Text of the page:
Lesson Plan: The Expansion of Voting in the United States

Voters in the Early United States

Michael Waldman talked about the history of voting rights in the U.S. and who could originally vote when the nation was founded.


In the United States, the right to vote has evolved since the ratification of the Constitution. Beginning with the narrow population allowed to vote in the 18th century, the people who could vote and what they were able to vote on has grown. This lesson explores the expansion of voting rights in the United States through different Constitutional amendments and laws. It also applies these lessons to current issues relating to voting such as voter ID laws, felons and voting rights for the District of Columbia.


  • WARM-UP:

    Have the students answer the following question before start class.

    • Who can vote in the United States?
    • Who cannot vote in the United States?

    Have the students view the introductory video and answer the questions below.

    Video Clip: Who Could Vote in the Early United States (1:15)

    • Describe the Americans who could vote at the nation's founding. Who was not included?
    • What did Thomas Jefferson mean by "Government is only legitimate if it rests on the consent of the governed?" How does that principle relate to expanding voting?

    Discuss the students' responses to the introductory video. Pass out the Expansion of Voting Handout (Google Doc). Have the students view each of the videos and use the chart on the handout to take notes on each event and the historical context behind each expansion of voting.

    Video Clip: 13th, 14th and 15th Amendments (4:32)

    Video Clip: The 17th Amendment and the Direct Election of Senators (2:59)

    Video Clip: Women's Suffrage and the 19th Amendment (1:57)

    Video Clip: Poll Taxes and the 24th Amendment (1:04)

    Video Clip: Voting Rights Act (4:33)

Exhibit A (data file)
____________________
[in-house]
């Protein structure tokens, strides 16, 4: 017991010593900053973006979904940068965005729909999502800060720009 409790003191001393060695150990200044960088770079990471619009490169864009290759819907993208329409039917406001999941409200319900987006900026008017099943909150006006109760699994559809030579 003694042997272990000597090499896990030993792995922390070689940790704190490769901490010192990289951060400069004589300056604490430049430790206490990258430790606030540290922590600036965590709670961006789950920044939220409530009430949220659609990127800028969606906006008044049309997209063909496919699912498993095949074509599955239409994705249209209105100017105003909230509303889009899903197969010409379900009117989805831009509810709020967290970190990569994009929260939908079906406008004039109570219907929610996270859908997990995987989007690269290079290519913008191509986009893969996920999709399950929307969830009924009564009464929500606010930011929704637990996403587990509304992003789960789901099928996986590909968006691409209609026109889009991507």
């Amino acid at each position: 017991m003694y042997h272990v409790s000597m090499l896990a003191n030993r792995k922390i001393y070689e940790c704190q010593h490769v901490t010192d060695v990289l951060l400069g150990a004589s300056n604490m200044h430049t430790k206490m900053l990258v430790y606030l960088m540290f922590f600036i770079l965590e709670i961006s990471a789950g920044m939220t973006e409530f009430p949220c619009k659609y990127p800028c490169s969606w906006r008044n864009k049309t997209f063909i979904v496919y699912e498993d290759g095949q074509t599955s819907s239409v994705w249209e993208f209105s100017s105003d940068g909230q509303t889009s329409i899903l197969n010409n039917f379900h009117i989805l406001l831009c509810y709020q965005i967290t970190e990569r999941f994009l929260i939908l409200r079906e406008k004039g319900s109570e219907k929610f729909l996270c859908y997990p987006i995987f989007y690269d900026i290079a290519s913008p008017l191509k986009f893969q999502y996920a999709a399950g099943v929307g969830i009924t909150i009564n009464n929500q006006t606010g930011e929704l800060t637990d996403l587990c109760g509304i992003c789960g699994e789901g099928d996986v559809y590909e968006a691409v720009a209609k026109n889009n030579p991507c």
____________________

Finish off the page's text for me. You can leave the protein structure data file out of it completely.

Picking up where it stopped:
Video Clip: The Passage of the 26th Amendment (3:09)


    Have the students view the following videos about current examples of restrictions to voting. For each video clip, have the students complete the second part of the chart on the handout and come up with reasons for and against these restrictions.

    Video Clip: Washington, D.C. Voting Rights Amendment (1:37)

    Video Clip: State Voting Restrictions (1:54)

    Video Clip: Felony Convictions and Voting Rights (2:51)


    Using the information from the videos, respond to the following prompt.

    • Summarize the history of voting rights in the United States. Using specific examples, should the United States expand voting rights beyond what it currently provides?

    Timeline- Create a timeline of the events that expanded voting in the United States. Additional Writing Prompts-

    • Should the voting age be lowered to 16 years old? Why or why not?
    • Which specific expansion of voting rights had the most impact?
    • Has the United States lived up to Thomas Jefferson's statement that "Government is only legitimate if it rests on the consent of the governed?"

Additional Resources


  • Amendments
  • Civil Rights
  • Constitution
  • Draft
  • Enfranchise
  • Felony
  • Literacy Test
  • Poll Tax
  • Reconstruction
  • Selective Service
  • Senate
  • Vietnam War
  • Voter Identification Laws
  • Voting Right Act Of 1965
  • Women


Civil Rights & Civil LibertiesU.S. History


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